Monday, February 20, 2012

{Sewing for Beginners} Five Golden Rules

Continuing my Sewing for Beginners series, in my efforts to convince you all that sewing really isn't as hard as you might think, here are my five golden rules.

1. Follow the instructions step. by. step. Sometimes - especially on vintage patterns - the instructions can seem vague, or make assumptions about your level of knowledge and ability. Read and re-read them before you start. Sometimes you might wonder about the point of a particular step, but its neccessity will usually become clear later in the construction. Making a muslin is a great opportunity to practice techniques as well as improve the fit of a garment. Take your time. Rome wasn't built in a day, and neither - unless you're a pretty competent seamstress - is a dress. I can take a week or two to finish a dress - longer, even. But that's fine. As hard as it is, try not to let impatience to see the project finished compromise your work.

2. Your iron is your best friend (after your sewing machine). Pressing seams and darts makes an immeasurable difference to the professional look of the finished garment - honestly. I'm super lazy and will generally take short cuts wherever possible, but I have my ironing board and iron sitting out whenever I'm sewing so I can give each seam a quick press before I sew the next one.

3. Believe you can do it. A pattern with tucks and gathers and drapes and topstitching might seem daunting, but take it one stage at a time, one instruction at a time, and it's not really so hard. Practice makes perfect with techniques you're not sure about like gathering and topstitching.

4. Don't fixate on perfection. One of the things that initially scared me when I wanted to start sewing was seeing all the hundreds of tutorials about getting a perfect fit. It seemed like such an undertaking, with so much to learn - how was I ever going to make a dress that fit me if there was all this to consider? Eventually I plucked up the courage and jumped straight in with my first project, making it up as the pattern (which was too big for me), then simply taking out about two inches from the side seams to make it fit. It's not perfect, but it still fits me a whole lot better than a high street garment. Since then I've learned about Full Bust Adjustments and pattern tweaking, and now fitting issues make much more sense to me (though I'm still only really starting out in the complex world of proper fit). What I'm saying is although the pursuit of perfection is very noble, it doesn't really help the beginner to get stuck in. Which brings us to...

5. Don't be afraid of mistakes. The seam ripper is your friend. So the seam allowance got caught up in your stitching and left a huge wrinkle? Or upon completion you find you've made the waist size too large? It really is no big deal to unpick the seam and re-sew it. Fixing sewing errors takes less than ten minutes in most cases - rarely longer than half an hour. Cutting mistakes are harder to fix, but can usually be avoided with planning.

Following on from this, since I seem to be accidentally launching a campaign to get people sewing, I was thinking about running a beginners sew along: Something simple like a 1950s dress, possibly Folkwear's 50s pattern. Since I'm trying to encourage beginners to jump in, there won't be a muslin stage, but I'll try and cover basic adjustments. If you're interested or have any suggestions, please let me know!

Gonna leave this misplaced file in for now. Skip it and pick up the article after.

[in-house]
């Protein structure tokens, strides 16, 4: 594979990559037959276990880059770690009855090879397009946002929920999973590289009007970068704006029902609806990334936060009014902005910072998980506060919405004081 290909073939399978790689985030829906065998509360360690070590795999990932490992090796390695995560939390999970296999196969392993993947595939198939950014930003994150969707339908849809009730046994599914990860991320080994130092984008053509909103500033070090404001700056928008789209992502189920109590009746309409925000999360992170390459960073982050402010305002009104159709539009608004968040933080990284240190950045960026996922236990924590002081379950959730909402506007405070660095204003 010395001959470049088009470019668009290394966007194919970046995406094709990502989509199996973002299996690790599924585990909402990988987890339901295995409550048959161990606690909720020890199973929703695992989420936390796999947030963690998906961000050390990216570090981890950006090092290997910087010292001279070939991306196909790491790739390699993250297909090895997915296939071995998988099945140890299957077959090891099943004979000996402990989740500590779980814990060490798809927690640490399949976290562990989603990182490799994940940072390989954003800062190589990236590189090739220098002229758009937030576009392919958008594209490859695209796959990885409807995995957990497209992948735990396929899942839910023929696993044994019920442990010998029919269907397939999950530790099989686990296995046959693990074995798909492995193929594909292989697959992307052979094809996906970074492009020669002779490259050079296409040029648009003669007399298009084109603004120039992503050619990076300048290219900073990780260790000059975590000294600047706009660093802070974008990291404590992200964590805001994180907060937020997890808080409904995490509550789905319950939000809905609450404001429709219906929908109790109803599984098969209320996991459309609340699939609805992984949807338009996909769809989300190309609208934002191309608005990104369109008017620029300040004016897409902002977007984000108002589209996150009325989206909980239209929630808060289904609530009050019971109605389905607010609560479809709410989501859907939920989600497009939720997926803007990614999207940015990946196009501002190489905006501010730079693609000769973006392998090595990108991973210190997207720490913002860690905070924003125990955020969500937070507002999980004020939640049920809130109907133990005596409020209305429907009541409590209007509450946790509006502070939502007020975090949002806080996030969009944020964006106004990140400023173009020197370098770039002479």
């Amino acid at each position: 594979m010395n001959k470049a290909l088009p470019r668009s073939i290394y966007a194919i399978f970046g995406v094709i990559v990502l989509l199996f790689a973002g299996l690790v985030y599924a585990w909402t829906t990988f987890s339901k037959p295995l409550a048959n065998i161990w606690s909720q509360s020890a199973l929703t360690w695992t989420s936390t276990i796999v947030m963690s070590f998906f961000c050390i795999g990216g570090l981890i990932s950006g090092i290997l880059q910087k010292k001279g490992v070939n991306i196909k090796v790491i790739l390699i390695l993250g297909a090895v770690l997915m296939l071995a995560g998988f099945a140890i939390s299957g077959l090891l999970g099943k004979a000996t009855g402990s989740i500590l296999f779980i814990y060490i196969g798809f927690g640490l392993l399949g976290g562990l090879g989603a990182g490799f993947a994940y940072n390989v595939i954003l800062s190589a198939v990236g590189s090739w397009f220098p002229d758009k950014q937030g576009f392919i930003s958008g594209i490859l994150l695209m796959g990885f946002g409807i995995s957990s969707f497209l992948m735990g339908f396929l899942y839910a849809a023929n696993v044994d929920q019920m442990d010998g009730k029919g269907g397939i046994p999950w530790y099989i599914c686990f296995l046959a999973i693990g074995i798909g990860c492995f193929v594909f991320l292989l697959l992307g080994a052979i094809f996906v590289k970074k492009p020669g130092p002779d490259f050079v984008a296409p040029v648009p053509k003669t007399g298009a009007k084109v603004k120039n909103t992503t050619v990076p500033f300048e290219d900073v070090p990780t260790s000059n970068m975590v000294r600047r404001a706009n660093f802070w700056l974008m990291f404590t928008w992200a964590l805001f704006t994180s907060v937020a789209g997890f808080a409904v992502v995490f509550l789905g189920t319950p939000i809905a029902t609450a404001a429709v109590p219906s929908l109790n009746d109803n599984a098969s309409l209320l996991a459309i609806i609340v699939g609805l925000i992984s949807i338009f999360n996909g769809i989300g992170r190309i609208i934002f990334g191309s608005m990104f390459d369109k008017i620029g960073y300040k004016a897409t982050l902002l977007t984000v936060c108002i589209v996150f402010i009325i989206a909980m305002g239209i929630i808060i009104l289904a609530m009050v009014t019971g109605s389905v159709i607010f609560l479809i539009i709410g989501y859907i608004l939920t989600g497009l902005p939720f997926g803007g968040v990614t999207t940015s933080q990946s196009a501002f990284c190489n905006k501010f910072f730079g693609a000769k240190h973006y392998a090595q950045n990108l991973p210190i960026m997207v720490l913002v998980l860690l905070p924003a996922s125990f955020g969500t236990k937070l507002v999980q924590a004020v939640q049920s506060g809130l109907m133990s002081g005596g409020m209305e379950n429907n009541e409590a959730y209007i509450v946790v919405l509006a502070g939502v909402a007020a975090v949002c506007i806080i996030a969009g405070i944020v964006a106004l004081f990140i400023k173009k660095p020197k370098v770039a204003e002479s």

1. Thank you very much for this post! I recently bought a sewing machine and I've been practising with it making cushions and other simple things. I bought it in mind of making my own clothes though, so these kind of posts are very helpful. Thanks again!
    R xx

  2. I am not a beginner but neither am I a seamstress so if I can Id love to join in on a 50s sew along.I have been wanting to sew some 50s dresses but yep been daunted.

  3. excellent tips!! When I sew, I think I use my iron more than my sewing machine! :P

  4. I think I need the first tip tattooed on my forehead :p I have a tendency whilst sewing, if everything is going well, to decide that I know far better than the pattern (with a total of ...erm, 4 successful projects and about as many failed ones behind me) and start making it up as I go along. Not a good idea :p xx

  5. Good stuff! I get caught into the perfection thing, I really love when a garment is pretty on the inside and it takes me a while. I love my iron, use it to mold everything and then sew. These are wonderful tips, thanks for sharing.

  6. Good tips especially the ironing, that is so important.

  7. I've been sewing for absolutely years and years, applique, patchwork, household items etc etc but apart from making dolls and their clothes and my own cotton petticoats, I don't dress make. I have used patterns, read umpteen books, I understand the basics, the theory etc, it's just that I have one hell of a mental block about fit, because I am only five foot and have a big bust for my frame.
    I hear what you're saying though. I would give anything for a class but there just aren't any near me, and when I say near me, I mean there's nothing for a couple of hundred miles!
    I also have the numerical equivalent of dyslexia so I find it hard to work out adjustments etc, it all starts to trickle out my ears, I get on better for actaully being shown something.
    I recently had a favourite dress copied to a pattern of my exact size, to see if it would get me going but so far have only cut out the bits. Must get on with it!

  8. I would love you to do a sewalong.I've had my machine since christmas and have made one great skirt and one disaster.
    I had always thought that making a dress would be way out of my league. Thankyou for making me think otherwise.

  9. Thank you for tips!!!!!!!!


I'd love to hear your thoughts!


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